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THE ADVENTURES OF HUCKLEBERRY FINN: A PORTRAIT OF SLAVERY IN AMERICA
by John Femia
At the surface, Mark Twain’s famed novel, The Adventures of Huckleberry Finn, is a thrilling narrative told by a 13-year-old boy who embarks on a perilous journey down the formidable Mississippi River aboard a tiny wooden raft. The story’s sensationalism sometimes makes Huck’s journey seem unbelievable. Underneath, however, lies an authentic portrait of the institution of slavery in America during the 1850s.
Although born and raised in Missouri, Twain vehemently opposed slavery. He witnessed the inhumane treatment of blacks and openly criticized the barbaric institution of slavery. In an 1885 letter sent to Francis Wayland, dean of Yale University Law School, which was publicized in the New York Times, Twain sought reparations for former slaves: “We have ground the manhood out of them, and the shame is ours, not theirs, and we should pay for it.” Twain was an early pioneer in this movement as the debate over compensating former slaves continues to rage into the 21st Century.
Much of Twain’s writing identifies him as a humorist. However, he reveals his pessimistic side as a satirist in The Adventures of Huckleberry Finn, which was published 20 years after the Civil War. Through the innocence of Huck’s narrative, Twain attacks slavery, racism, hypocrisy, and injustice during one of the most shameful and embarrassing periods in American history.
Several main characters throughout the novel epitomize typical slave owners and their attitudes toward the bondage of another human being. They are racists who portray the worst of what society has to offer. Twain frequently satires these characters and their treatment of slaves through the use of irony and ridiculing their paradoxical behavior and ostentatious lifestyles.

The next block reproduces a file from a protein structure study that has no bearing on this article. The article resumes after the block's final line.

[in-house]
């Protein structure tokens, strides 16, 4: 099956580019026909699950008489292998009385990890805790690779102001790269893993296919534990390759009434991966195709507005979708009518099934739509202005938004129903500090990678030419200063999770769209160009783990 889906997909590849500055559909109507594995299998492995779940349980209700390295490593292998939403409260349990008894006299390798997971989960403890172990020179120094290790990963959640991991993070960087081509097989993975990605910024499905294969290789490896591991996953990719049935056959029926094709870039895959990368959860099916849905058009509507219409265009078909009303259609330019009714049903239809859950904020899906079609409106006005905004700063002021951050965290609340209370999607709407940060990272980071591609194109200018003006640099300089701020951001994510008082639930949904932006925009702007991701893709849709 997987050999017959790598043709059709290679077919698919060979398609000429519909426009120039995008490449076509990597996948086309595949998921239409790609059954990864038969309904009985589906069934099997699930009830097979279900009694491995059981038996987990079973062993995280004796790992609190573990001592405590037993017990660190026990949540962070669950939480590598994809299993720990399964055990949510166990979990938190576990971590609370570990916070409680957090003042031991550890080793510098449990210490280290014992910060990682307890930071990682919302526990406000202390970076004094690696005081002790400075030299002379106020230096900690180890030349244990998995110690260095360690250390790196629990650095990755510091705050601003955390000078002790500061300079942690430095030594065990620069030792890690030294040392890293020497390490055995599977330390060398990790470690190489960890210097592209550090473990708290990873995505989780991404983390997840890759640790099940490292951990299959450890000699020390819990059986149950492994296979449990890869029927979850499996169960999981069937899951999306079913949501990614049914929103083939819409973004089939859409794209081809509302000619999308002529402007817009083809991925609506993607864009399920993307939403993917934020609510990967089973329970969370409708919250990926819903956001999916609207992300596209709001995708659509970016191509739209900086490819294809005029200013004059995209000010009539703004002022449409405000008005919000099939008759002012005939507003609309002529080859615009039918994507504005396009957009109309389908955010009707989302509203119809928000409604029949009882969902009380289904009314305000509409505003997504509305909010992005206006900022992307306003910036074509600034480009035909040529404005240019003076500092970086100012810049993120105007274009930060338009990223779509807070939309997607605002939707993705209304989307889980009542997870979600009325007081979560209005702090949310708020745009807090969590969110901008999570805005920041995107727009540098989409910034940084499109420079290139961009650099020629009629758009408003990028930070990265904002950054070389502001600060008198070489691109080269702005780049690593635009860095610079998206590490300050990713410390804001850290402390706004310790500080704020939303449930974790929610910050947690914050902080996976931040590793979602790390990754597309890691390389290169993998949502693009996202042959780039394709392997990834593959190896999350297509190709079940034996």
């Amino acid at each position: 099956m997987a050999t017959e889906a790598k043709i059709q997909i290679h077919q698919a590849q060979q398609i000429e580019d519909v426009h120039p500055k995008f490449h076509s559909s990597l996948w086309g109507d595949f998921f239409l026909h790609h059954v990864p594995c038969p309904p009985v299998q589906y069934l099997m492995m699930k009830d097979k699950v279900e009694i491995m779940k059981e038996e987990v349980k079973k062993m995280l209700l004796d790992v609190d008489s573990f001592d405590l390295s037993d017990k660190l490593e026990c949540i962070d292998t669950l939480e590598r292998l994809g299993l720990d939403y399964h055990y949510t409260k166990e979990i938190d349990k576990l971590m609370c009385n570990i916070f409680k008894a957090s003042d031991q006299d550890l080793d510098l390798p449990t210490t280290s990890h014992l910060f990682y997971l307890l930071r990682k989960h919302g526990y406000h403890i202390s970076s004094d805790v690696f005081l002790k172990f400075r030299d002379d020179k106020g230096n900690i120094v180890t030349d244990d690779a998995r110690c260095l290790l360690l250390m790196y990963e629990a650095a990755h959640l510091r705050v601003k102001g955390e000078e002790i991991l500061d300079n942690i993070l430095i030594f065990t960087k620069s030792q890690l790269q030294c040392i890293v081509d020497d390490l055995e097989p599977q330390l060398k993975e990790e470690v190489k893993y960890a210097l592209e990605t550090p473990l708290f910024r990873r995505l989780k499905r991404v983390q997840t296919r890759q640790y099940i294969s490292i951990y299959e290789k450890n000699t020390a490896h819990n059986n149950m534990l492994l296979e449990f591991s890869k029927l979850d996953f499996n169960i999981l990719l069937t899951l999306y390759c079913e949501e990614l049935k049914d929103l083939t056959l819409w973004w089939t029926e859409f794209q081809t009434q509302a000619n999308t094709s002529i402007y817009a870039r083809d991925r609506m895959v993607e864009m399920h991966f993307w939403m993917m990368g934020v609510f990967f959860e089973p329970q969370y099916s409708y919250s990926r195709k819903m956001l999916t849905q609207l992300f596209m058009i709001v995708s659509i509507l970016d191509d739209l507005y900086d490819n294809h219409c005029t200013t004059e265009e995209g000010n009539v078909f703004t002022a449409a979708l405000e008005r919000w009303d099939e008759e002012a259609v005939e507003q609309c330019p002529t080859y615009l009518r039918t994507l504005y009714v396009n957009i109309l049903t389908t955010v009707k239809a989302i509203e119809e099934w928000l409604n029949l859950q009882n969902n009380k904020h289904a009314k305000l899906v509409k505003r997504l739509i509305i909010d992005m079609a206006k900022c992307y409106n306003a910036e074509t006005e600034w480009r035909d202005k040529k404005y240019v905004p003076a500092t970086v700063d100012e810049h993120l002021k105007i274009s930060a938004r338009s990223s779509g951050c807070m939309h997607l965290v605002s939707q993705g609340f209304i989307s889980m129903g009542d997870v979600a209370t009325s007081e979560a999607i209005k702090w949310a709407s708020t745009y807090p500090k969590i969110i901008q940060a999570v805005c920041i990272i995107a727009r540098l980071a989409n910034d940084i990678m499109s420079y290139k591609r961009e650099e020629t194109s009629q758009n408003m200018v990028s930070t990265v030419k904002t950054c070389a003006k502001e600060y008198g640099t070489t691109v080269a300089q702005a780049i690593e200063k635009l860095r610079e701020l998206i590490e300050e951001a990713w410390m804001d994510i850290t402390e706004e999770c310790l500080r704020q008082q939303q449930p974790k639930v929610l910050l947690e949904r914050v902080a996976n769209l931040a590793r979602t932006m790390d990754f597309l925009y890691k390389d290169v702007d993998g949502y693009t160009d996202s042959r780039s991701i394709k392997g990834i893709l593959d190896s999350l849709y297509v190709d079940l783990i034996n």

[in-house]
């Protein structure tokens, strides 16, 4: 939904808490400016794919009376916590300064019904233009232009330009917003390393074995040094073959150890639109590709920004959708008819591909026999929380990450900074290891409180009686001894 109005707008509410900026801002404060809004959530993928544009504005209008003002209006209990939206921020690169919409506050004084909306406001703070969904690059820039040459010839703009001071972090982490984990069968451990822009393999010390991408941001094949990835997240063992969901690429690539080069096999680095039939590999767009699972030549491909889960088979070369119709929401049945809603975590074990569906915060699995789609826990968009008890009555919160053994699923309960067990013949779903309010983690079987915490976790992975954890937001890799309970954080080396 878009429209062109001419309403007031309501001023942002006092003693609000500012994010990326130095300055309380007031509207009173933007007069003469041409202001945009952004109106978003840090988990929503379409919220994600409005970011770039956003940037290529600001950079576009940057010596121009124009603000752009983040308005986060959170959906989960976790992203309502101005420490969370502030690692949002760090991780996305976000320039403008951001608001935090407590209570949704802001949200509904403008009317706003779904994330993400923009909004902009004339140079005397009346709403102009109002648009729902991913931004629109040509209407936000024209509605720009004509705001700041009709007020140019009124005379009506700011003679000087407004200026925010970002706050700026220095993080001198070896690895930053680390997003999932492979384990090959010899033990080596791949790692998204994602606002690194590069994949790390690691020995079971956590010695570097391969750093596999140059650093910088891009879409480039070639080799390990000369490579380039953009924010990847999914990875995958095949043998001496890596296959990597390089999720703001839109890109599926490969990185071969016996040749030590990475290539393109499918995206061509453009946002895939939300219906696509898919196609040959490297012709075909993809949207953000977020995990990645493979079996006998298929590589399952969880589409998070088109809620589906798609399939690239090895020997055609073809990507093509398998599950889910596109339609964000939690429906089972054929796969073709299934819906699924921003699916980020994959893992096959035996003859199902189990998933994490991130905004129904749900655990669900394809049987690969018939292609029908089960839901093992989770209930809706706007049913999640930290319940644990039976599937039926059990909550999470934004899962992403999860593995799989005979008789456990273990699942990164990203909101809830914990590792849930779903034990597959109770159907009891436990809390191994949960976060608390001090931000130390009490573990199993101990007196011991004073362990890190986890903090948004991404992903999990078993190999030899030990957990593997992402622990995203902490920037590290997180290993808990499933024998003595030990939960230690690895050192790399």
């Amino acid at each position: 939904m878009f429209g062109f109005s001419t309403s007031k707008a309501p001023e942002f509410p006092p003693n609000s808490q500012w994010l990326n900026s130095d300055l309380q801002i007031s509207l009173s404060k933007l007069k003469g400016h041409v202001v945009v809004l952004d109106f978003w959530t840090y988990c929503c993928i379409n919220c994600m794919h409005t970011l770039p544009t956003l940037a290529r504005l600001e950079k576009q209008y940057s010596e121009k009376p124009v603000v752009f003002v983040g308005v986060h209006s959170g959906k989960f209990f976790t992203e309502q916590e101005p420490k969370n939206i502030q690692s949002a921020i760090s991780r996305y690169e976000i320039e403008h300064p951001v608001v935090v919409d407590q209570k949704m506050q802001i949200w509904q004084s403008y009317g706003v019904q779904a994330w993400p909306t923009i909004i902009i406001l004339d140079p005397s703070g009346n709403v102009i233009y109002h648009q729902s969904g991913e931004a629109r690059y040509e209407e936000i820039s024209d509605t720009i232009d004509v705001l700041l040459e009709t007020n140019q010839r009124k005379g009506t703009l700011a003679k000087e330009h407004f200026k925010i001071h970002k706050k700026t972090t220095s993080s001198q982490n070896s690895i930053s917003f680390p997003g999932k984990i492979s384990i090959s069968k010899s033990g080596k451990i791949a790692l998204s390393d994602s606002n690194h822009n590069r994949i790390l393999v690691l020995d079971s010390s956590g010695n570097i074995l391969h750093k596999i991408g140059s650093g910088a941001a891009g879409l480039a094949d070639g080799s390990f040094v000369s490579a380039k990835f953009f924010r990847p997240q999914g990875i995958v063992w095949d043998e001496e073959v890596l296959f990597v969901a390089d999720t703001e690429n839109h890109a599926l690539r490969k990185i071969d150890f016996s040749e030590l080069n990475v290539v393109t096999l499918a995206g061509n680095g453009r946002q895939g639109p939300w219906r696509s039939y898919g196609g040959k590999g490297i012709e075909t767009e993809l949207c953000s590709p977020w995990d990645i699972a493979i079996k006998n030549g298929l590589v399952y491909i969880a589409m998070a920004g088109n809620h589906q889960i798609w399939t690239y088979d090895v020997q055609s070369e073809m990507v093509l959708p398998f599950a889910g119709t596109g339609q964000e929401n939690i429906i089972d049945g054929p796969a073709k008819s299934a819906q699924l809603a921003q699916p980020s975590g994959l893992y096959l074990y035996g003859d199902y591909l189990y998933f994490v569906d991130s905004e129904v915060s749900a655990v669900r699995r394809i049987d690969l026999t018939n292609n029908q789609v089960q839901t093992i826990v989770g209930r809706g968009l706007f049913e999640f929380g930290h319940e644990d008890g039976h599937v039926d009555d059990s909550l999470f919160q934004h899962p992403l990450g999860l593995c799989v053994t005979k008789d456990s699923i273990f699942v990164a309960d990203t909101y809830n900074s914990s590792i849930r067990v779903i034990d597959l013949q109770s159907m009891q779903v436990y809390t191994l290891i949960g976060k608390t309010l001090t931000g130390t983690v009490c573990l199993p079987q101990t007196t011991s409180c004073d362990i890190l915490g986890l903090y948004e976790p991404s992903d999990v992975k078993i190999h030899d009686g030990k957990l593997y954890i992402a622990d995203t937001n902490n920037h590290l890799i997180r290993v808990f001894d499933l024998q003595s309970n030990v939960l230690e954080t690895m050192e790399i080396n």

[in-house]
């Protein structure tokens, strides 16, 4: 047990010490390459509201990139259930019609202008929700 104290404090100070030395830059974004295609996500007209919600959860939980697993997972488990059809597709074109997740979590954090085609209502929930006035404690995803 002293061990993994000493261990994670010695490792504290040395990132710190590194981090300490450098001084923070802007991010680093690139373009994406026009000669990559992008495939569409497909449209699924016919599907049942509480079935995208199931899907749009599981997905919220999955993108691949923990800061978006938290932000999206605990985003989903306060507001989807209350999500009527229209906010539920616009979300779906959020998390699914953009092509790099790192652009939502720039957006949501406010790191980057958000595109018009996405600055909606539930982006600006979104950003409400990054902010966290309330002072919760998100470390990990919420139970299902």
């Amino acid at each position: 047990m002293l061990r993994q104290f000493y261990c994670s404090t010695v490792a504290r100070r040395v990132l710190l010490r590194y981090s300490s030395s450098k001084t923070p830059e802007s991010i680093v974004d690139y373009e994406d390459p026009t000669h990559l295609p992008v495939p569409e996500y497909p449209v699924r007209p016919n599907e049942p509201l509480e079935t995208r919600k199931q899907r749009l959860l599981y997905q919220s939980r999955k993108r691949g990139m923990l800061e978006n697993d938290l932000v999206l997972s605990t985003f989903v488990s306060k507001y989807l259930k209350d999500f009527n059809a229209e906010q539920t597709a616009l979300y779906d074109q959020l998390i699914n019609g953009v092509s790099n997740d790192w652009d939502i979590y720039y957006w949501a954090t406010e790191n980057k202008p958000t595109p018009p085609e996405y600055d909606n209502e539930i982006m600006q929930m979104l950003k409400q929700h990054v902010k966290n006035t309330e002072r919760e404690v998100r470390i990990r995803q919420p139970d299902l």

Slaves had no control over their own destiny and were often sold several times throughout their life. This severe...
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...ll Jim to the Phelps for $40 when their money runs out. Afterward, the Phelps comply with the law and search for Jim’s rightful owner.
The novel ends on a happy note when Miss Watson sets Jim free in her will after she dies. However, it is conceivable that Jim’s freedom was short-lived. In 1857, the Dred Scott Decision upheld the Fugitive Slave Act of 1850. Born into slavery in Virginia, Dred Scott lived in the North as a free man for 11 years and later returned to slavery upon re-entering the South. The United States Supreme Court determined that slaves were personal property and could never be free. It is conceivable that Jim suffered the same fate as Dred Scott and returned to slavery despite Miss Watson’s will.
Mcpherson, James. Battle Cry of Freedom. Ballantine Books, 1988.
Catton, Bruce, The Civil War: The Epic Struggle of the Blue and the Gray. American Heritage Publishing Company, Inc., 1960.
Zwick, Jim, “Mark Twain’s Reparations for Slavery.” www.boondocksnet.com, 1995.
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